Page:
A daily reminder of mortality towering over Oslo may not to be everyone’s taste, but a young architect has earned a commendation for his plans to build Norway’s first vertical cemetery.
In a nation where the tradition of wrapping bodies in plastic before burial has left graveyards full, Martin McSherry’s idea of stacking coffins in a high-rise tower was praised as “a highly original contribution” at the Oslo Conference for Nordic Cemeteries and Graveyards, the Norwegian news website The Local reported yesterday.
“The vertical cemetery, with its open front, will become a significant part of the city and a daily reminder of death’s existence,” his proposal read. “In time, the city’s tallest and largest building will become a grave for all its citizens – the city’s ever-changing monument.”
Each religious group would have a different floor of the building, the student of the Royal Danish School of Architecture proposed, with a crane permanently stationed nearby to keep adding to the macabre monument. The idea behind the plan is to “provide land to the city’s living souls”, Mr McSherry wrote. Despite his commendation, Mr McSherry’s idea is unlikely to become a reality, despite a clear need in Norway for innovation in the field of burials. For decades after the Second World War, bodies were wrapped in plastic before burial under the misguided view that it was more hygienic.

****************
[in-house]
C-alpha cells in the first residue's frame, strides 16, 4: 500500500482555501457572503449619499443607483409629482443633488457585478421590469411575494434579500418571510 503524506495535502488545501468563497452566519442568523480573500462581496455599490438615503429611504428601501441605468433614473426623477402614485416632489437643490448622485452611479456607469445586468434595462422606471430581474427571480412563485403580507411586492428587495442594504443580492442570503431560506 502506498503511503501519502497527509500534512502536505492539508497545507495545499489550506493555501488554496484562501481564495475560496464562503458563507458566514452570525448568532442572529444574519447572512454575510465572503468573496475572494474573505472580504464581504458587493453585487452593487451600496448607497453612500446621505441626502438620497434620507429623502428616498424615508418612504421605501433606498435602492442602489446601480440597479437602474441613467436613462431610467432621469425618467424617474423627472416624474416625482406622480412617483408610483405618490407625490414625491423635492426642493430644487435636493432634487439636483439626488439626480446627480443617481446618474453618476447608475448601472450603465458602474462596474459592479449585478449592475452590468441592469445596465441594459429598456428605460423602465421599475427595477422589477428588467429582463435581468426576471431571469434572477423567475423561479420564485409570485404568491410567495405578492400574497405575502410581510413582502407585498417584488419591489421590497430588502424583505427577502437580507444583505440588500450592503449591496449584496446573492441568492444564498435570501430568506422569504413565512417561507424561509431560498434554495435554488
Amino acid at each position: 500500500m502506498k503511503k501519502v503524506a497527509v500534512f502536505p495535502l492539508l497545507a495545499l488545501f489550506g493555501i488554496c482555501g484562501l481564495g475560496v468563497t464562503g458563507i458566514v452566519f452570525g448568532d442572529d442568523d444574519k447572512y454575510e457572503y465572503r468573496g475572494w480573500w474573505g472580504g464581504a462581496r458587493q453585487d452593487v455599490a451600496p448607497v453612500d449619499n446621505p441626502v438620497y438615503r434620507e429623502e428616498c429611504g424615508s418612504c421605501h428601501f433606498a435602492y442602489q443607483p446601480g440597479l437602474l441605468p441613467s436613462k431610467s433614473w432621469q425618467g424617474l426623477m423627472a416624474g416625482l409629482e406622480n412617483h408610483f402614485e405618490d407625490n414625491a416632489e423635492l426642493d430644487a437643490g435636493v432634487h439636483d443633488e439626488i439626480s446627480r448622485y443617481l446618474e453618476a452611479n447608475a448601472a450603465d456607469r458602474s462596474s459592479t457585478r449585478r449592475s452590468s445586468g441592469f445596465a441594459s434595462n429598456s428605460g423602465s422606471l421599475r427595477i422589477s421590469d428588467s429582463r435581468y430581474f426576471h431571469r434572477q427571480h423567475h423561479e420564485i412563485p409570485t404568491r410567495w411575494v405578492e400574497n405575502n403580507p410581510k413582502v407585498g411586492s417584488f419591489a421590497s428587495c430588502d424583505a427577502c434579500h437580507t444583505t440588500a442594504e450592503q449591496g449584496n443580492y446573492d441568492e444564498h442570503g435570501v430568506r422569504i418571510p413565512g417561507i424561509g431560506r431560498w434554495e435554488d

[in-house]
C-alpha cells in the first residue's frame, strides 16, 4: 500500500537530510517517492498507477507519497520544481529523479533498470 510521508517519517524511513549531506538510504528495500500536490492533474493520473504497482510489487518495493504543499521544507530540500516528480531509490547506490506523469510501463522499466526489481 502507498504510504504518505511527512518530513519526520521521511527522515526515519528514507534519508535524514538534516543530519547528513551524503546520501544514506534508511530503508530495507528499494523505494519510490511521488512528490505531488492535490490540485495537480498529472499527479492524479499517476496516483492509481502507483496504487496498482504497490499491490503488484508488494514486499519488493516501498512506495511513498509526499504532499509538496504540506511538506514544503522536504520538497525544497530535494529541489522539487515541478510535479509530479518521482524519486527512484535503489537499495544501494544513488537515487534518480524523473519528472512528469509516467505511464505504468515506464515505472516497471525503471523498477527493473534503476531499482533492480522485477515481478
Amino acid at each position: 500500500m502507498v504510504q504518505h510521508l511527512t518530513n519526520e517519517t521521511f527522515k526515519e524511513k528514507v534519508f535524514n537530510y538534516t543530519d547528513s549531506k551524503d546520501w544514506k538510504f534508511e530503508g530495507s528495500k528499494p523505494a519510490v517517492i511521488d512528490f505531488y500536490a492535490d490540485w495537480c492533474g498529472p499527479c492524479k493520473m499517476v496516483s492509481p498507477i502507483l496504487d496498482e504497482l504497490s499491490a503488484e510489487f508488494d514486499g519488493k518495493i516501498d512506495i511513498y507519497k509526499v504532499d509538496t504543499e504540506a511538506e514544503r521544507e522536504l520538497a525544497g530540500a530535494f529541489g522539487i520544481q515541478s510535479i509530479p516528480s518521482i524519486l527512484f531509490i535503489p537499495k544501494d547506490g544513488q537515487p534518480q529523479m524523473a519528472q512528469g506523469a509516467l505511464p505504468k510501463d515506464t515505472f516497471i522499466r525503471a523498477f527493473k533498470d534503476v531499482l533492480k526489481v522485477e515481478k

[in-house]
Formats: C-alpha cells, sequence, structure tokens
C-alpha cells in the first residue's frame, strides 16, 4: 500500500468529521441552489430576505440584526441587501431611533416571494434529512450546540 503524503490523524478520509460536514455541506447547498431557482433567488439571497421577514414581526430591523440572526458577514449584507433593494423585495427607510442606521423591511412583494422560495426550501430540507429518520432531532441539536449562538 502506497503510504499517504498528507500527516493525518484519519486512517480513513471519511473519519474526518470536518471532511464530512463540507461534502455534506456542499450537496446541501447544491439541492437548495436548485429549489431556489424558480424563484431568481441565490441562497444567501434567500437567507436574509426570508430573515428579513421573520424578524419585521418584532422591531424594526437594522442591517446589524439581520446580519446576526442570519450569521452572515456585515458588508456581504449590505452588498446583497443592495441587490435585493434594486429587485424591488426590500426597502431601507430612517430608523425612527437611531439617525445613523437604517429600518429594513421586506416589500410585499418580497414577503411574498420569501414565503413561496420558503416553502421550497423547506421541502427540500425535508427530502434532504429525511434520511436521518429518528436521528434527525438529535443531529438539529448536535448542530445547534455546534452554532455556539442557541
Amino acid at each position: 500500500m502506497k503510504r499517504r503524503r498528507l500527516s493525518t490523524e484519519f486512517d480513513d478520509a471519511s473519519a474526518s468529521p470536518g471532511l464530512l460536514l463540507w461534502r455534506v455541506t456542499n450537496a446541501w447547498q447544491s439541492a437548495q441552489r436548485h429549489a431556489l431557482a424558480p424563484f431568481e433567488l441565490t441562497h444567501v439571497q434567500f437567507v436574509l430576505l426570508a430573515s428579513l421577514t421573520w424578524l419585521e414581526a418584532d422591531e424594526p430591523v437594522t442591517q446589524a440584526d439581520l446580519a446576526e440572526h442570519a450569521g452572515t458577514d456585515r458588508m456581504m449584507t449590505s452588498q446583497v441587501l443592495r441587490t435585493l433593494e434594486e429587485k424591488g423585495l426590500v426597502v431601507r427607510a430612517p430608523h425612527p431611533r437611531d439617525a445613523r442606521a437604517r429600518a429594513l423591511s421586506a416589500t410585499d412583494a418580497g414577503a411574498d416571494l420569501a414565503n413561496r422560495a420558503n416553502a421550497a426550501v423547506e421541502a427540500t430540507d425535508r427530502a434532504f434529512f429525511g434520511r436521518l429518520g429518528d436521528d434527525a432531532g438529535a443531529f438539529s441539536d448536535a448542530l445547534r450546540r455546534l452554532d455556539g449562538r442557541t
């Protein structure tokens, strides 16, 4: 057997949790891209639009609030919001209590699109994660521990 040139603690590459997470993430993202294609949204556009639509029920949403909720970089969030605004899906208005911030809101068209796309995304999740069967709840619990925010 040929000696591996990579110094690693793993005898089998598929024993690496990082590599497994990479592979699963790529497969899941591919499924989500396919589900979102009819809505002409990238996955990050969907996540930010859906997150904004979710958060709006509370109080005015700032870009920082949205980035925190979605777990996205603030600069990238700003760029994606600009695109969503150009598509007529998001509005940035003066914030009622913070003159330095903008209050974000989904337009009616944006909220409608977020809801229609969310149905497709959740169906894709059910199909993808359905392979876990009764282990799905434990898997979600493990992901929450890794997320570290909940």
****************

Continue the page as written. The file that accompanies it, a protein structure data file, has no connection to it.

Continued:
The result was bodies which did not decompose properly, a problem when it came to re-using the graves after 20 years. A person in Norway has the right to a free plot for two decades, but then family members must pay for the space, or give it up for another recently departed soul.